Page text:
“Luckiest Girl Alive” has a lot going on, in a way that undermines the movie’s translation from book to screen. Mila Kunis produces and stars in this #MeToo-tinged story, which awkwardly incorporates a mass school shooting as well as gender and class politics into what becomes an ungainly mix of hot-button issues in one dramatic package.
Kunis plays Ani FaNelli, a have-it-all magazine journalist close to landing her dream job at the New York Times and marrying her wealthy boyfriend Luke (Finn Wittrock), although there’s tension over whether her professional aspirations will have to take a back seat to his higher-paying career.
A documentarian, however, is again asking thorny questions about the school shooting that happened when Ani was attending the prestigious Brentley School, bringing memories flooding back about the sexual assault she experienced there, at the time receiving little support from her social-climbing mother (Connie Britton, reduced to a caricature).
Chiara Aurelia portrays the young Ani, whose ordeal is graphically shown during the steady stream of flashbacks that assail her older self. Those unflinching sequences recall “13 Reasons Why,” another Netflix production built around a high-school rape and pressures on a teen girl to remain silent.
Here, the dilemma about what to say resurfaces for the grownup Ani, especially with one of her attackers having achieved a measure of fame, and fear that speaking out will somehow derail the yellow-brick road to high-society life that looms ahead of her. As the handsomely clueless Luke puts it, why address “this thing that happened to you so long ago.”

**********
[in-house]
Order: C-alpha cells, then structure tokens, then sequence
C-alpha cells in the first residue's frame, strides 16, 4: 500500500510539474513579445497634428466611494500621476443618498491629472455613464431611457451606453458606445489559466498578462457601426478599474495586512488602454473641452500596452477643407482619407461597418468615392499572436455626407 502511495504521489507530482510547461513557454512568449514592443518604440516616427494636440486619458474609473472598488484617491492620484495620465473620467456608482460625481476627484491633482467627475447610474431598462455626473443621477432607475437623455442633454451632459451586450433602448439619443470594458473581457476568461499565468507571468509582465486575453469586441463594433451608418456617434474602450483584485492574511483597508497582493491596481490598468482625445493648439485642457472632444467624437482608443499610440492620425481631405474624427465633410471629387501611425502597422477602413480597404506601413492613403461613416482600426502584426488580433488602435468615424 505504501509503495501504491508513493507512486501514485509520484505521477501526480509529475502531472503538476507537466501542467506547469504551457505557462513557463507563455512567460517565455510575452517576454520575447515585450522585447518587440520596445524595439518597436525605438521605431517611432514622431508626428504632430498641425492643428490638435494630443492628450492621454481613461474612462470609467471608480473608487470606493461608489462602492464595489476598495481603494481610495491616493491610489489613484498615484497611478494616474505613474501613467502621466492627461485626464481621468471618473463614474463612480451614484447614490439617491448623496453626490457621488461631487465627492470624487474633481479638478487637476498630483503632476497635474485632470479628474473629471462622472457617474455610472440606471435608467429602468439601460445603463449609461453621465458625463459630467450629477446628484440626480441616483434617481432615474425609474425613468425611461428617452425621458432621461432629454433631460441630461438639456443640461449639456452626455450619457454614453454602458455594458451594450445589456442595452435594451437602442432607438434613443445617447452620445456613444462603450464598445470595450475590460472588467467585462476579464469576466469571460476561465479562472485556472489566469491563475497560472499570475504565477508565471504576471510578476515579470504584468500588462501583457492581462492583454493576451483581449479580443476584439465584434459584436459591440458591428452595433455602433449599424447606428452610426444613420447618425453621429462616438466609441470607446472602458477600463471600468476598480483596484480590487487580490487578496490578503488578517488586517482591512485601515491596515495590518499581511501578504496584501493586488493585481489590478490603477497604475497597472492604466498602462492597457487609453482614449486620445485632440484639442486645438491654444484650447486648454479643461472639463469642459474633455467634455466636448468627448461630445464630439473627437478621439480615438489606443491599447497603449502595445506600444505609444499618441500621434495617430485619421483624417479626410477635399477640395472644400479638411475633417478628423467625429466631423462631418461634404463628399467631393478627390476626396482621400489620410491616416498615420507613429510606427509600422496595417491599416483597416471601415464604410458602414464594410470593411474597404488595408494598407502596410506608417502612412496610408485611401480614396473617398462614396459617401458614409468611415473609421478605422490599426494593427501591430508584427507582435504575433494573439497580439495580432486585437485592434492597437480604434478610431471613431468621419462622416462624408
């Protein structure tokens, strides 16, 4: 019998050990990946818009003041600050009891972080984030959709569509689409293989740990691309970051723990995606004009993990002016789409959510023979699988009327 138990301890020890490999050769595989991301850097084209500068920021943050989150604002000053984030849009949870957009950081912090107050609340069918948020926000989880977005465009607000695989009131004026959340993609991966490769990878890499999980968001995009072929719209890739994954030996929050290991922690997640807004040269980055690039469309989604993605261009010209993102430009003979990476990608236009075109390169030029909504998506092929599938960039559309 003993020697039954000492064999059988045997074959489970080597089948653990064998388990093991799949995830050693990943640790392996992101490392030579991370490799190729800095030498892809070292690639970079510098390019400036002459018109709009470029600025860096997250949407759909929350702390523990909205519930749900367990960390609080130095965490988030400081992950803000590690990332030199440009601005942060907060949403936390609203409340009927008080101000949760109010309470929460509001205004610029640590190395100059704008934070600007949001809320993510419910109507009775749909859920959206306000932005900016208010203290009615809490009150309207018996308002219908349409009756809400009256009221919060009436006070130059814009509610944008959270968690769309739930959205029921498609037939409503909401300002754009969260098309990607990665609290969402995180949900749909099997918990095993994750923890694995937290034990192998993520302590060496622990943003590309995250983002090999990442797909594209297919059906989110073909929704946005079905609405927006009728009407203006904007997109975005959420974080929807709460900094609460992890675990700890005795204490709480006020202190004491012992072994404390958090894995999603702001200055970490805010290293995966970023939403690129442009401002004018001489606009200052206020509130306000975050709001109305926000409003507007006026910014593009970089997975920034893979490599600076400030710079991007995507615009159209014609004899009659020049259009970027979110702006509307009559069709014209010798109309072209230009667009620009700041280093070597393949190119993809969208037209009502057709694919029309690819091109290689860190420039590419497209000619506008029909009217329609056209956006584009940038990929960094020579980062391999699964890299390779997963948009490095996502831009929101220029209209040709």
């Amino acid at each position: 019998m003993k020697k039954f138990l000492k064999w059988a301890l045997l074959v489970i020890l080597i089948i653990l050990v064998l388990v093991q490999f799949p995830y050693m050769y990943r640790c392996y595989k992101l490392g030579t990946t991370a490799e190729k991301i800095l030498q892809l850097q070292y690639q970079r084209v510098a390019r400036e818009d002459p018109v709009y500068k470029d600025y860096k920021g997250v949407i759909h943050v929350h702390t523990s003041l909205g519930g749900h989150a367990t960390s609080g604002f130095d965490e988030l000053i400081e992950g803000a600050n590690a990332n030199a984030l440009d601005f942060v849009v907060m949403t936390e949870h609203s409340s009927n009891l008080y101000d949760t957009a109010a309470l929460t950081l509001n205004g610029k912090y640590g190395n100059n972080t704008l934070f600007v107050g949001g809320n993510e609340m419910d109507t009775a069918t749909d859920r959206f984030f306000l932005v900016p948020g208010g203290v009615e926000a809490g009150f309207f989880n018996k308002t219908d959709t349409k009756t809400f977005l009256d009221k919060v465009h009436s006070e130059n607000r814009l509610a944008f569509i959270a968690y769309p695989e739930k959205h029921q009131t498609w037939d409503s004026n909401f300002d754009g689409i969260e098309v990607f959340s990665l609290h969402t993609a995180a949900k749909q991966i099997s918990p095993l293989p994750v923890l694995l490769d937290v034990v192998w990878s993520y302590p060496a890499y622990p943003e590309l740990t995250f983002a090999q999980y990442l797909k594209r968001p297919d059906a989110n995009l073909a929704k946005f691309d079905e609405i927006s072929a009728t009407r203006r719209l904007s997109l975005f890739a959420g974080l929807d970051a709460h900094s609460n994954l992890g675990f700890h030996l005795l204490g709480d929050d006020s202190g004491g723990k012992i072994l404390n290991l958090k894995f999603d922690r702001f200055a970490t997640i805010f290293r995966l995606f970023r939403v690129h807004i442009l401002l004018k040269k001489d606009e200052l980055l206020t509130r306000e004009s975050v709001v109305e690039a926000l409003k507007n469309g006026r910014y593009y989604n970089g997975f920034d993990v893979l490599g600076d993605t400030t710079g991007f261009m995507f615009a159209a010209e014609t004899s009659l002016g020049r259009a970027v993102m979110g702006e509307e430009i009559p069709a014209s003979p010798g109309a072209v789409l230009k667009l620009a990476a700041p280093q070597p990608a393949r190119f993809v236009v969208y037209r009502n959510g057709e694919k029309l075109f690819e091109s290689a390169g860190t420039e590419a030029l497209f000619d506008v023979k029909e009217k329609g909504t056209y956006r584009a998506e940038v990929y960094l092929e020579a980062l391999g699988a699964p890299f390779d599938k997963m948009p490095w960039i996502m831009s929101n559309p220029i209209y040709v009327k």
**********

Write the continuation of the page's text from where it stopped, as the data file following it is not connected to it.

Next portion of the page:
As constructed, unfortunately, in an adaptation of the book written by its author, Jessica Knoll, and directed by Mike Barker, “Luckiest Girl Alive” feels as if it’s juggling too many plates – joining the story in progress and laboring to connect the mass shooting to Ani’s story in a way that muddles the mystery. The lack of insight about the true-crime genre that helps drive the narrative – that is, the documentary within the movie – also represents a missed opportunity.
While Kunis and Aurelia convey Ani’s anguish, there’s a stick-figure quality to the supporting players, a roster that includes Jennifer Beals as her hard-charging editor, with the exception of a caring teacher (Scoot McNairy) who comes back into Ani’s life.
On its face, the combination of a high-profile lead, bestselling book and provocative subject matter sounds like the sort of formula that yields dividends for Netflix, and the movie still might. But “Luckiest Girl Alive” falls short of its promise, a reminder that, however ironic the title is intended to be, fortune tends to favor the bold.
“Luckiest Girl Alive” premieres October 7 on Netflix.